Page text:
A Matter of Life and Tech

A Matter of Life and Tech

How Pooja got her cow back: artificial intelligence technology provides crucial diagnosis 

Pooja KumariEarlier this year, John D. Halamka, M.D., M.S., executive director of the Health Technology Exploration Center (HTEC) at Beth Israel Lahey Health, spent one week in Bihar, a region of Northern India. Along with a U.S. based team from the Bill and Melinda Gates Foundation, Halamka visited villages along the Ganges river, tracing the path of patients who travel hundreds of miles to the city of Patna to seek medical care. Along the way, they met with patients, providers, field officers, and pharmacists.

Like most villages they visited, Achhuwara had hand pumped water supplies, electricity, and 4G cellular connections. Cows roamed freely through the villages; many households also had goats. There, Halamka and the team were introduced to Pooja Kumari, a 25-year-old woman who had a particularly compelling story. Not long after giving birth to her son, Kumari began to experience severe abdominal pain that she assumed was related to the delivery. She traveled great distances to seek medical care from several doctors, each of whom misdiagnosed her condition—a process that cost her entire life's savings. As a worker who earns less than $1 per day, Kumari had no choice but to sell her land and her cow to pay her health care bills. And yet, her symptoms did not improve and she continued to suffer. "Sadly this devastating scenario is all too common in India and other developing nations," says Halamka. "Pooja's dreams and aspirations were lost to medical costs."

John Halamka, M.D.Upon hearing about Kumari's journey, Halamka was deeply moved—and determined to help. He arranged a telehealth consult for her through World Health Partners (WHP). Kumari was connected to a physician located in another part of India, who learned about her symptoms and examined her abdomen via webcam—the WHP system can transmit live audio and video in real time. In addition, the program uses an algorithm that combines the patient's symptoms with his or her health history, demographics, and geographical data to generate a diagnosis. Kumari was correctly diagnosed with abdominal tuberculosis and subsequently given the proper treatment at a low cost, close to her home. She did not need to travel or pay an exorbitant amount to receive the care she desperately needed. And today, she has begun treatment and is doing very well.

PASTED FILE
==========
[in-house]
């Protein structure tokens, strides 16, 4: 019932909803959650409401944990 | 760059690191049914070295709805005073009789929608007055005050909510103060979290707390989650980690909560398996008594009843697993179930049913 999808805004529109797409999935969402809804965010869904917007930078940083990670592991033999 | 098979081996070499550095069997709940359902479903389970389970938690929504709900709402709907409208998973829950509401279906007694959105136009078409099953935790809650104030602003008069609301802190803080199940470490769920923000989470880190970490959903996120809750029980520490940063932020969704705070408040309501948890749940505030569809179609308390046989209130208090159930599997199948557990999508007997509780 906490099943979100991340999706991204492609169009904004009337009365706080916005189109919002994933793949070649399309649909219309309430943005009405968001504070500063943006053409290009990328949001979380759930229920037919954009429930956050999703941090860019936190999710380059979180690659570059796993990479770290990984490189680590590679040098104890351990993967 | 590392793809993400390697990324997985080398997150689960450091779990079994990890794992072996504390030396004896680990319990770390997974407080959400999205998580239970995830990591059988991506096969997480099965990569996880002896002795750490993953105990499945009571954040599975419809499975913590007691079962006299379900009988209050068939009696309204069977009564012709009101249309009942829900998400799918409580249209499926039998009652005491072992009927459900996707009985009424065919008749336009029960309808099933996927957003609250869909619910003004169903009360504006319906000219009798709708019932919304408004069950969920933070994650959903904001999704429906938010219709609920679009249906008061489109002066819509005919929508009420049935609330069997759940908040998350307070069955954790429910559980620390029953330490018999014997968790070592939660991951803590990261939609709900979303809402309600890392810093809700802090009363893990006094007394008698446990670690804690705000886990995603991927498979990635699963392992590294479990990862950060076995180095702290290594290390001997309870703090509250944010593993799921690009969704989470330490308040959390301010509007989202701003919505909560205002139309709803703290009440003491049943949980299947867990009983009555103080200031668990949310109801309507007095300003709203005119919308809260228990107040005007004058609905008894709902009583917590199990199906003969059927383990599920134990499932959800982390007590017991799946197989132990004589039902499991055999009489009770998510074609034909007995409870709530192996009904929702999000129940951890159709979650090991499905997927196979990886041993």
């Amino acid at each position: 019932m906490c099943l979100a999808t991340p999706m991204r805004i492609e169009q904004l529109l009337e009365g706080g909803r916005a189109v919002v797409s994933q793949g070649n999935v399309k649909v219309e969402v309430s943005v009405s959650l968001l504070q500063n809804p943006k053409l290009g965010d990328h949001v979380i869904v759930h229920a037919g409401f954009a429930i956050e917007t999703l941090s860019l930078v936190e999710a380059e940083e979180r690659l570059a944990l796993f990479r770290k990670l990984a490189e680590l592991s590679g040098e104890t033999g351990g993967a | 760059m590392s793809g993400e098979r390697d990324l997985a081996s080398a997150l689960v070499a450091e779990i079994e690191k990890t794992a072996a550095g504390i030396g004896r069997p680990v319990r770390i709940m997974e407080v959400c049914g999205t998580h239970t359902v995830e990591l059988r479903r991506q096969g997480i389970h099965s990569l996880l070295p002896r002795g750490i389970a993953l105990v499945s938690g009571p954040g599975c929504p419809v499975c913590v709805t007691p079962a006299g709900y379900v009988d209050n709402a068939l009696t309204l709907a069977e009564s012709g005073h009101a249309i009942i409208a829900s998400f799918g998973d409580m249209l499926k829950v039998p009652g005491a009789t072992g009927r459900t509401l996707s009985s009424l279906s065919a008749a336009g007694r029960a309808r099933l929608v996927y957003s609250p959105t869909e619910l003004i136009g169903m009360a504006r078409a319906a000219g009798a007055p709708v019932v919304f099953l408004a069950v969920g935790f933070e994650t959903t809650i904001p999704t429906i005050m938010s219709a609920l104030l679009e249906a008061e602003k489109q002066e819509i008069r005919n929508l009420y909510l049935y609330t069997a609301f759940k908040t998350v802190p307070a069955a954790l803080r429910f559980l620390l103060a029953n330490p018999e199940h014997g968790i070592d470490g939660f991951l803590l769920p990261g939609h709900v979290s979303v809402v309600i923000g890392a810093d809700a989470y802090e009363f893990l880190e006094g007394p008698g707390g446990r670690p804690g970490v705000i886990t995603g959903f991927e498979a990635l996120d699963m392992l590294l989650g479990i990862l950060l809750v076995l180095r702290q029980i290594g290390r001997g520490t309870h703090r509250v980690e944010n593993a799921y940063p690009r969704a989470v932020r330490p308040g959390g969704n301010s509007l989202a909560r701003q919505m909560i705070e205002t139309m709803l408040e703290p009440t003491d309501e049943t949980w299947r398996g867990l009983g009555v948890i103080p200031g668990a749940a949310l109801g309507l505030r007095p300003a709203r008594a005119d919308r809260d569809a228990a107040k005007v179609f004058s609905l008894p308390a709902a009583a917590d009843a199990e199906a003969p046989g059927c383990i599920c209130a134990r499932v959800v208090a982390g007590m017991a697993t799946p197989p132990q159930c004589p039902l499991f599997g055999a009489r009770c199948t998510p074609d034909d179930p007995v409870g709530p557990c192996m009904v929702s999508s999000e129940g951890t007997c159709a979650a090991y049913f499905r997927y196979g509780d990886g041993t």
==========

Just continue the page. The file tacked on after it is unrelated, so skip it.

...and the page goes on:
According to Halamka, artificial intelligence technology is to thank for Kumari's long overdue diagnosis. "Tuberculosis outside of the lungs is not very common, except in India where more than 60 percent of cases of the illness occur in the abdomen," says Halamka, who explains that the WHP algorithm was able to take Kumari’s geographical information into consideration and make the diagnosis based on other patients in her area with those same symptoms. "The beauty of machine learning algorithms is that health practitioners can learn from all the patients of the past," says Halamka. This, in turn, informs the care provided to patients of the future. "If these two powerful technologies—telehealth and machine learning—had been available to Pooja sooner, she would not have spent her life's savings on health care," says Halamka.

With this in mind, Halamka and the team are committed to rebuilding Kumari's life by restoring her savings. She'll soon complete her treatment and will be able to return to her normal life and resume working. And thanks to the numerous contributors to the GoFundMe page Halamka set up for her, she will also be able to build something she has long dreamed of: a home. "My hope is to dedicate the next 30 years of my life to purposeful causes that make a difference," says Halamka. "I am focused on India and China, which comprise more than one third of the humans on this planet. I truly believe that technology is the key to saving lives there and around the world."

If these two powerful technologies—telehealth and machine learning—had been available to Pooja sooner, she would not have spent her life's savings on health care.
John Halamka, M.D.
Executive Director, Health Technology Exploration Center